I don't know how that happened, man. What a coincidence. But I was really pumped when I found out. You go from one program to another, and then you end up playing them in your first game back. —Utah State cornerback Daniel Gray, on playing the team he transferred from, Utah State, this week

LOGAN — These days, Daniel Gray is all about Aggie blue. However, it wasn't long ago that the sophomore cornerback was sporting an awful lot of orange.

A Florida native, Gray signed with Tennessee out of high school and started one game with the Volunteers in 2012. But shortly after Butch Jones took over the UT program, Gray decided to play elsewhere and just so happened to end up at Utah State with former prep teammates and friends JoJo Natson and Travis Reynolds.

Gray, who redshirted during the 2013 season, says he has no idea how it ended up that his first game as an Aggie will be back in Knoxville at 102,455-seat Neyland Stadium.

"I don't know how that happened, man," Gray said. "What a coincidence. But I was really pumped when I found out. You go from one program to another, and then you end up playing them in your first game back."

After tweaking his left knee in USU's first scrimmage of the fall, Gray bounced back to establish himself for a secondary that lost all of its starting cornerbacks and a lot of experienced DBs from last year. “He’s played really well in camp," USU head coach Matt Wells said of Gray. "It will be his first start as a Utah State Aggie. I’m sure there will be mixed emotions for him going in. He needs to be able to control those and play each snap and move on and have success. He better have a short mentality at cornerback in any game. I’m sure he’ll have some mixed emotions, but he’s played well the last couple weeks of training camp. He’s known since the minute he walked in here that this was the opening game.”

STEWING IT OVER: At the end of Tuesday's practice, the Aggies were treated to a visit and an inspirational message from Stew Morrill. The winningest head basketball coach in USU history said it was the first time in 17 years in Logan that he had been invited to a football practice, and he used the opportunity to share some wit and wisdom with the gridiron Aggies.

"You know what I found interesting is their nickname. Volunteers, right?" Morrill said of Sunday's opponent. "Well, this is the way I feel. When they scheduled Utah State, baby, they volunteered to lose!"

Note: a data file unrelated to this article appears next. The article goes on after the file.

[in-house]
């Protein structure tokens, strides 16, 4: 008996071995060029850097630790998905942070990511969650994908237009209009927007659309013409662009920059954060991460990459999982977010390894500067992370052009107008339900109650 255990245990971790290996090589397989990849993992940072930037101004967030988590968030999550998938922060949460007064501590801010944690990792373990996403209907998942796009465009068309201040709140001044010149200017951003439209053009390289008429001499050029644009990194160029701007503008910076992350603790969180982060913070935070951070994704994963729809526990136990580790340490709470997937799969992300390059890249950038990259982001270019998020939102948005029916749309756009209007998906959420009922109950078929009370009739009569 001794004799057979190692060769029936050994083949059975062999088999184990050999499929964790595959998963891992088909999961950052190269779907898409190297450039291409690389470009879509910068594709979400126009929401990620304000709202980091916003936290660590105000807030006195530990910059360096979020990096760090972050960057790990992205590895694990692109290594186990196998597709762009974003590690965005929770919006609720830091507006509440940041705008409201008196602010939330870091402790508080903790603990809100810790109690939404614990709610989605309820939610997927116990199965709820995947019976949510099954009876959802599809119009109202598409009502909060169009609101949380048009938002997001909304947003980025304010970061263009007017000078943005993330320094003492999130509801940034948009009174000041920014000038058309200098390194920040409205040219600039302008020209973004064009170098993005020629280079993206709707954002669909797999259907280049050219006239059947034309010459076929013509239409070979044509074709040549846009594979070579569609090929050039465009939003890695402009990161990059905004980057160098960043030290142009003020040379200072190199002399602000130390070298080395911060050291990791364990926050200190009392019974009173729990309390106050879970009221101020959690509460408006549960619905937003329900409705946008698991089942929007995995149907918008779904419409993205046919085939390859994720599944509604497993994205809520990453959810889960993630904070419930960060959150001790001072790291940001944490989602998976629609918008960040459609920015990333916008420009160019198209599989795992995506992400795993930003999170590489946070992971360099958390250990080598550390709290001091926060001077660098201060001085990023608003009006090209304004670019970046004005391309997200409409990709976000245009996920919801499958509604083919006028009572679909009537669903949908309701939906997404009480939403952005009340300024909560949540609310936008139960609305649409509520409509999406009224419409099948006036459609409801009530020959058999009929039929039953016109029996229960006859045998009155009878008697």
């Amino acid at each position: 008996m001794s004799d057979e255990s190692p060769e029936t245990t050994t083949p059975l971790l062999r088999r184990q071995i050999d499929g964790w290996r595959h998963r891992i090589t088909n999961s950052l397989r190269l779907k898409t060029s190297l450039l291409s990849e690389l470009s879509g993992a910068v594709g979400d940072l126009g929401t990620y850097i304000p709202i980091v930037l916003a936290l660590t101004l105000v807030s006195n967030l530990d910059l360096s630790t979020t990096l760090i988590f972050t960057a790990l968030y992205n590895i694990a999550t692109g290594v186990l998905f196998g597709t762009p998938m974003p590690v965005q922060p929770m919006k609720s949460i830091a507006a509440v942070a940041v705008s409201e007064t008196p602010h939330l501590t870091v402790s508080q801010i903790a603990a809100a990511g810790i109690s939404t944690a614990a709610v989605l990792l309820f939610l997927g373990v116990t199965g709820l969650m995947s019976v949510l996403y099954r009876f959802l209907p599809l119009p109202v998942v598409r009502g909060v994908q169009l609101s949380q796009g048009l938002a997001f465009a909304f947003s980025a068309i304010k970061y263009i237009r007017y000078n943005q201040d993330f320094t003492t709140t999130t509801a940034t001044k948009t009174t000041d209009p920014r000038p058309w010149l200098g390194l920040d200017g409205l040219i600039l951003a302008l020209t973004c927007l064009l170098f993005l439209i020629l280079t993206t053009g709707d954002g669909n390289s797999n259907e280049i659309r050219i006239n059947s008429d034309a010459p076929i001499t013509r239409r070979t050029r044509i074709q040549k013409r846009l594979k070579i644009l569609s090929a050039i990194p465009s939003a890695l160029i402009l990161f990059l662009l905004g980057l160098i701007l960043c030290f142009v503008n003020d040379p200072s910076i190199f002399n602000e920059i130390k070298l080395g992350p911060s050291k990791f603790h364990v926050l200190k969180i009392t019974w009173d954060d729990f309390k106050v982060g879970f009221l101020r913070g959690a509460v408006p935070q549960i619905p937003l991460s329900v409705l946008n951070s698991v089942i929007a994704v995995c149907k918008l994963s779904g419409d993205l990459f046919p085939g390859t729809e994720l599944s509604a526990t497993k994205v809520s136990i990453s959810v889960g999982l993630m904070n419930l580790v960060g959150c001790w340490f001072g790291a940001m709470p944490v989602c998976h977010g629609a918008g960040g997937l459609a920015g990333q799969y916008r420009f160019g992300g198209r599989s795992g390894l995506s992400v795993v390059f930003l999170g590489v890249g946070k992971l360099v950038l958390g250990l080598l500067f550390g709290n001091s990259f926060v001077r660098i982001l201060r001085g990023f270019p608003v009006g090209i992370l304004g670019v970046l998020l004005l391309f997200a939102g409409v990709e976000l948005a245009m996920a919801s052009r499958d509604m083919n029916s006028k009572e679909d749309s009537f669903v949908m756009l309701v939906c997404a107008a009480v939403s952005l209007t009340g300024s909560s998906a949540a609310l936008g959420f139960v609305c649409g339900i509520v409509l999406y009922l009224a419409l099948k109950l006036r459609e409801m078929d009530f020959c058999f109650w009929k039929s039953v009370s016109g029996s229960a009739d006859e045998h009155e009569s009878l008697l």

Wells said his admiration for Morrill goes back to being a USU alum and watching on TV as Morrill coached the Aggies in conference and NCAA tournaments.

"I've got a lot of respect for Coach Morrill and the program that he runs and the success that he's had, and basically I just wanted him to say in his own words some of the characteristics of those teams that were really special," Wells said. "You heard him talk about ’em: of leadership, of no entitlement, of having fun and being an everyday guy. That's what I want our guys to always be about; we want our program to be that way."

A standout offensive and defensive lineman at Provo High School, Morrill was recruited by several football programs, including Texas and Purdue. He also had an offer from Brigham Young to play both football and basketball, but the Cougars suggested that they'd want him to eventually give up hoops. So, Morrill opted instead to play basketball at Ricks College, and later Gonzaga, where he ended up getting his first job as a coach.

SOUTHEASTERN BLUES: It probably comes as no surprise that Utah State, like a lot of programs around the country, historically hasn't fared too well against the SEC. Heading into Sunday's game, the Aggies are 1-16 all-time against SEC teams, the lone win coming against perennial also-ran Kentucky. Utah State beat the Wildcats 35-6 on Oct. 10, 1970, in Lexington.

"They’ve seen plenty of SEC games on TV and heard about them, so it’s pretty neat," Wells said of his players. "Not lost is the fact that Utah State has only had one win against an SEC team, and that was before I was born. We understand what kind of challenge we’re going up against. Knowing that, we’ll prepare to play our very best.”

The last time USU opened the season against an SEC school, the Aggies, under the guidance of former head coach Gary Andersen and freshman quarterback Chuckie Keeton, nearly upended defending national champion Auburn before falling 42-38. However, Utah State lost at Alabama, 48-17, to kick off its 2004 campaign, and fell by a 38-17 margin at Georgia in the first game of the 1999 season.

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ANY GIVEN SUNDAY: The game at Tennessee will mark the first time the USU football program has ever played a game on Sunday … on this continent.

Surprisingly enough, the Aggies have actually played on a Sunday three times before — but all of them were in Japan.

In 1971, Utah State played a pair of games against two different Japanese all-star squads on consecutive Sundays on Dec. 19 and 26. And on Sept. 3, 1978, Utah State and Idaho State — normally separated by just 95 miles — traveled about 5,500 miles to do battle in Osaka. The Aggies beat the Bengals 10-0.